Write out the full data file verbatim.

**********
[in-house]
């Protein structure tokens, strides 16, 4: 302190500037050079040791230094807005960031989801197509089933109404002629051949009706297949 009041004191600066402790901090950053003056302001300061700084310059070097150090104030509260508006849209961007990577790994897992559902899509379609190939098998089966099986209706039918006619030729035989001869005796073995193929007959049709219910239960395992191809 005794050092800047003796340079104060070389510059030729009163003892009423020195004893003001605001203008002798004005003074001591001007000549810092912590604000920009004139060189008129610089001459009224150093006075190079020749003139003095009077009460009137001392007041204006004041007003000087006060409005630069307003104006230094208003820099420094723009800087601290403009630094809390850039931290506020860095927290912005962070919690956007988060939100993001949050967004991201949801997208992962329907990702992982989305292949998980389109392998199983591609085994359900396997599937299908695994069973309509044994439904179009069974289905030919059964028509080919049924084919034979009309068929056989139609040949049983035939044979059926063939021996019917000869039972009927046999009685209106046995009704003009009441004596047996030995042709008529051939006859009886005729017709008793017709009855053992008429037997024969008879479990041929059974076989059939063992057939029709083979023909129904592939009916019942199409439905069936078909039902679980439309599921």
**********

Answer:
[in-house]
């Protein structure tokens, strides 16, 4: 302190500037050079040791230094807005960031989801197509089933109404002629051949009706297949 009041004191600066402790901090950053003056302001300061700084310059070097150090104030509260508006849209961007990577790994897992559902899509379609190939098998089966099986209706039918006619030729035989001869005796073995193929007959049709219910239960395992191809 005794050092800047003796340079104060070389510059030729009163003892009423020195004893003001605001203008002798004005003074001591001007000549810092912590604000920009004139060189008129610089001459009224150093006075190079020749003139003095009077009460009137001392007041204006004041007003000087006060409005630069307003104006230094208003820099420094723009800087601290403009630094809390850039931290506020860095927290912005962070919690956007988060939100993001949050967004991201949801997208992962329907990702992982989305292949998980389109392998199983591609085994359900396997599937299908695994069973309509044994439904179009069974289905030919059964028509080919049924084919034979009309068929056989139609040949049983035939044979059926063939021996019917000869039972009927046999009685209106046995009704003009009441004596047996030995042709008529051939006859009886005729017709008793017709009855053992008429037997024969008879479990041929059974076989059939063992057939029709083979023909129904592939009916019942199409439905069936078909039902679980439309599921």